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Overpronation is one of the most abused and confusing phrases in running as well as health professional communities, especially when it comes to the fitting of running shoes. The whole traditional model of the manufacture of various running shoes are based on the thinking behind the normal or neutral alignment of the foot. Pronation is when the feet tilts inwards at the ankle joint and the arch collapses. Supination occurs when the feet rolls outwards at the ankle and the mid-foot height increases. These are generally normal healthy motions that are required for normal function of the feet. It is how the foot adapts to uneven surfaces and absorbs impact. Nothing is problematic with the motions of pronation or supination.

The phrase overpronation is used to infer when there is too much pronation. The reason why it becomes an issue is that overpronation is supposed to be a risk factor for many different overuse injuries. This is the reason, running shoes have got design options inside them which are supposed to help prevent this overpronation. These kinds of design features include medial heel posts, dual density midsoles and also rigid heel counters. These running shoes are supposed to be sold to those who overpronate. Runners who don't overpronate should use cushioned neutral running shoes.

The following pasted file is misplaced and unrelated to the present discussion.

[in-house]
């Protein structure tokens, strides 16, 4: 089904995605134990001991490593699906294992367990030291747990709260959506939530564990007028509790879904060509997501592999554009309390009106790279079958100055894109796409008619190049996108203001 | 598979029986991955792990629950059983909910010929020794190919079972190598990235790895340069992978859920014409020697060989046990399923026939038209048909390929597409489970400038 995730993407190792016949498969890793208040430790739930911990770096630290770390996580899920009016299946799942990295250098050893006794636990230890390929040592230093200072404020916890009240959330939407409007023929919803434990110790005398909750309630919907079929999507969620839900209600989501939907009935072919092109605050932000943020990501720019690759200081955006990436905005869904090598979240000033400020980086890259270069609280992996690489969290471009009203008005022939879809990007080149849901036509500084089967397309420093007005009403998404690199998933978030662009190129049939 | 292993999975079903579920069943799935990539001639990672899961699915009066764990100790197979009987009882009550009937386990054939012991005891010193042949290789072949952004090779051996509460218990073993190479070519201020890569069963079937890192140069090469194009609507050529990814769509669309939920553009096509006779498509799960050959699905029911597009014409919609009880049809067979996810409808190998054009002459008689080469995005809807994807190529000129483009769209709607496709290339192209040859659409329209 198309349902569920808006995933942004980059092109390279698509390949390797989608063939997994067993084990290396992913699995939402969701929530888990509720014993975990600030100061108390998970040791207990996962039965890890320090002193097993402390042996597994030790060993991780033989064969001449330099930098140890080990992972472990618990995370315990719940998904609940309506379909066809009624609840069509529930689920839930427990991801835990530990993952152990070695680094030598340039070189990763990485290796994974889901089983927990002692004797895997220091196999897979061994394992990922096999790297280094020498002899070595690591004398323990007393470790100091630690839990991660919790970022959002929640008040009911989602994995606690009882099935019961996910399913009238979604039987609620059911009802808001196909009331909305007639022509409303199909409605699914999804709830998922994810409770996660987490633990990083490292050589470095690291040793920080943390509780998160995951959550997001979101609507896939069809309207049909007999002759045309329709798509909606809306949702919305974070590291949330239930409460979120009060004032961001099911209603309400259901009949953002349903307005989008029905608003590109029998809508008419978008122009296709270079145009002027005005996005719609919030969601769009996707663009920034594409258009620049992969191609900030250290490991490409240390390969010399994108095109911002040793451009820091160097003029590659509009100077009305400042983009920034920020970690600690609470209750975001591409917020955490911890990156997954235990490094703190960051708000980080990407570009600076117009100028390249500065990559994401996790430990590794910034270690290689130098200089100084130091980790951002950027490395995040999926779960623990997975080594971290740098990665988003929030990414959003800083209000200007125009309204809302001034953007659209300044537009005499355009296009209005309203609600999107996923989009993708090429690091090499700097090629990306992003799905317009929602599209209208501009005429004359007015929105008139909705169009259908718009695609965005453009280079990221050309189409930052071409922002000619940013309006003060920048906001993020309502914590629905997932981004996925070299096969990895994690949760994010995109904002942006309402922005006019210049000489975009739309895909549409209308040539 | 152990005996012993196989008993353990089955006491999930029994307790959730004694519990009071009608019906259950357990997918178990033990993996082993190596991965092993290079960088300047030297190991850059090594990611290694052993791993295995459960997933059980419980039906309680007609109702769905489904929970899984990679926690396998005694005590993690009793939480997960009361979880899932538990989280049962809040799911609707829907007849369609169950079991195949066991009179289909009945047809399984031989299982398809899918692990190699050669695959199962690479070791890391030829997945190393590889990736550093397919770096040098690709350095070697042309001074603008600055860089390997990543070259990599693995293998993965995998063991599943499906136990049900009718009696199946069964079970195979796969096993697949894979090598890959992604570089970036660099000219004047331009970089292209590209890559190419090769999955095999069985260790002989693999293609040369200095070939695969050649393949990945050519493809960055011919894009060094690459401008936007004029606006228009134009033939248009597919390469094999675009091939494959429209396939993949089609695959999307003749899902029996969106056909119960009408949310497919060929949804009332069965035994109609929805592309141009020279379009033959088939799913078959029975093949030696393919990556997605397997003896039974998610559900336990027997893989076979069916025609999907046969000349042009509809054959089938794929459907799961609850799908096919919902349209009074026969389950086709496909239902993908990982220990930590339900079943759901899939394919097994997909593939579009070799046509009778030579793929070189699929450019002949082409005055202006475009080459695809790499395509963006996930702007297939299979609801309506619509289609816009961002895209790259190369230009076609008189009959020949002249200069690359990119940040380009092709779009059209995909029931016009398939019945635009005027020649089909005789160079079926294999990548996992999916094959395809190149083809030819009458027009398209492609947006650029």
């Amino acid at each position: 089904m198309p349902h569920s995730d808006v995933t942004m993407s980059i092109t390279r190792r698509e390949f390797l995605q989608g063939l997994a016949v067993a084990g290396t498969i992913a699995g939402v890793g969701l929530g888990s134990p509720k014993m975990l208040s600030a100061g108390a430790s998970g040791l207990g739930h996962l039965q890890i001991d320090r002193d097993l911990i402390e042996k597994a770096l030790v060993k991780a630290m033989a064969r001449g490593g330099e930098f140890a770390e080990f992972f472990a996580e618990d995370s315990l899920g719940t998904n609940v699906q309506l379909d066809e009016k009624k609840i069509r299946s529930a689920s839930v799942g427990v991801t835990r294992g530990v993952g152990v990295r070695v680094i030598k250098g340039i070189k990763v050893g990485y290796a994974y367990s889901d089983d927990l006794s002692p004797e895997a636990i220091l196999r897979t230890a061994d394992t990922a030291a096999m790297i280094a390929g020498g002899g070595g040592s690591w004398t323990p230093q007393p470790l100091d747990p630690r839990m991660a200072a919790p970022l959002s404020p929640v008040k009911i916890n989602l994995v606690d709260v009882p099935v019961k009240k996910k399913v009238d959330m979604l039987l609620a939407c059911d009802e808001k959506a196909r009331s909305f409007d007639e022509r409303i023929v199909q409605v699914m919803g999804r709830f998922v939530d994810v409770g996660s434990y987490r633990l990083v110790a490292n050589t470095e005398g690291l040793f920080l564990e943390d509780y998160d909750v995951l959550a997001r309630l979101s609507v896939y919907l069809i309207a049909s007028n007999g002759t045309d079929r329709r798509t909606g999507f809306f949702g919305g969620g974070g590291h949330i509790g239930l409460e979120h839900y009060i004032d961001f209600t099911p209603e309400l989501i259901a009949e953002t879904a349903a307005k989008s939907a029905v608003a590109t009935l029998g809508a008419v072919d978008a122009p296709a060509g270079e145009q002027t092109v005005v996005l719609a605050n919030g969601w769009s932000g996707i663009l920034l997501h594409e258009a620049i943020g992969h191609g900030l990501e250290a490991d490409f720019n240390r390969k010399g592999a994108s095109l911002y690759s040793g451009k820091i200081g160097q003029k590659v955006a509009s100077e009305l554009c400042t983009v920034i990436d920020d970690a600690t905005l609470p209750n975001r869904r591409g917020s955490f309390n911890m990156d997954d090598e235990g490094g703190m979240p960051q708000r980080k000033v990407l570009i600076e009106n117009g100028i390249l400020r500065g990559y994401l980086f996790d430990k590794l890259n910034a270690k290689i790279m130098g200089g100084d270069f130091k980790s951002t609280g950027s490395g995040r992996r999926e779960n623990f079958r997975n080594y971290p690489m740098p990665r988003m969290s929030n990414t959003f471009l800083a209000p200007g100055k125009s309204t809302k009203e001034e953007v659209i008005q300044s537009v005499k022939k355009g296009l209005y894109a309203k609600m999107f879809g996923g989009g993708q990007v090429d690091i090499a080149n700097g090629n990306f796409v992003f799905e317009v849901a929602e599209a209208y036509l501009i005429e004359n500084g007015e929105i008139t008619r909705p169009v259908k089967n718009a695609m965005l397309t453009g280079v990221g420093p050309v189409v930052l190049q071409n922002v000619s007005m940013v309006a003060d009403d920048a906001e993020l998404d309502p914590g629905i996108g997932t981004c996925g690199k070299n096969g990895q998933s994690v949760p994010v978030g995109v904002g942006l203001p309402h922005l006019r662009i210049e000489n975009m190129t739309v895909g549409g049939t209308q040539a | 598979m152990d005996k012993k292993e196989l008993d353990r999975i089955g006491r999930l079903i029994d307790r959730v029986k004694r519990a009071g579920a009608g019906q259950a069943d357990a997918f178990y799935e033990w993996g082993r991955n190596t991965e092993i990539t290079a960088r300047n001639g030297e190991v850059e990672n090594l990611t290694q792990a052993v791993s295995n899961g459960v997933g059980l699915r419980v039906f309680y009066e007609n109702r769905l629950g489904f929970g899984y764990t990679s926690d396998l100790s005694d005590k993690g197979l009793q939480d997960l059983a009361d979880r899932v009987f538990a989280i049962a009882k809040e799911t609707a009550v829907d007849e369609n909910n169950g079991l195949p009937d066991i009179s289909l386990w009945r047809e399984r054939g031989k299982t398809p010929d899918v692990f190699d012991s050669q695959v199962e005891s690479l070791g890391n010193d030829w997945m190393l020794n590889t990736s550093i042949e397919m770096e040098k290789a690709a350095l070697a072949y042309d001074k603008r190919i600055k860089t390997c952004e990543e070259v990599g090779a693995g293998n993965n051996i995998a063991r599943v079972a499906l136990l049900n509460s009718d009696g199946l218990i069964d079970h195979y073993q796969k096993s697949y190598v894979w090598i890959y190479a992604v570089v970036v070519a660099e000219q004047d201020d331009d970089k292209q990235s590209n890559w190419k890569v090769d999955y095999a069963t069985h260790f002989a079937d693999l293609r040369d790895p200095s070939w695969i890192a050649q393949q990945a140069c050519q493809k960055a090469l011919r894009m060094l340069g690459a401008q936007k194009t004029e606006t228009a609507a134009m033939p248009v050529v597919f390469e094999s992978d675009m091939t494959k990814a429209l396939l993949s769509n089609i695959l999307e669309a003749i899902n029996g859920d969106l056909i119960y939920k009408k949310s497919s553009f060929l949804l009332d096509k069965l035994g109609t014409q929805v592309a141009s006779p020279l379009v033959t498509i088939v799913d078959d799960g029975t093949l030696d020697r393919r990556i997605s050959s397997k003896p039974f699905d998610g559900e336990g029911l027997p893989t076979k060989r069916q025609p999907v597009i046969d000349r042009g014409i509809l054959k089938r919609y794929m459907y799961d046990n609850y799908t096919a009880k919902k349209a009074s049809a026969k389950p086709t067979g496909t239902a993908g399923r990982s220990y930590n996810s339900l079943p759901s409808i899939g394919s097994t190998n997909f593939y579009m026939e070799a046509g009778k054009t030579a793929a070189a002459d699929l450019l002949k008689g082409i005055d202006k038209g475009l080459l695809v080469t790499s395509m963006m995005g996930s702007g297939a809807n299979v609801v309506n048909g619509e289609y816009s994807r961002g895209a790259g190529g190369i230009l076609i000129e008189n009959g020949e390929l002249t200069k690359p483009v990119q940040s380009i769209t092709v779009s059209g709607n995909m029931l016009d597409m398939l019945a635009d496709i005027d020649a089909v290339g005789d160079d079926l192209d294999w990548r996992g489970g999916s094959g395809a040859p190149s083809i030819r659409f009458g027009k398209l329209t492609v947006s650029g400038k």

The problem with this principle is that the phrase is overused significantly. There isn't any agreement for the cut-off stage between normal pronation and overpronation. There is hardly any evidence associating overpronation to overuse injury and if there is any, it is showing that it is only a tiny risk factor. Lots of runners overpronate severely and never have problems. Likewise, there are numerous runners which do not overpronate that have plenty of issues. Due to this confusion, there's been a recent change in the use of the name and the perception of overpronation in relationship to overuse injury and the design of running shoes.

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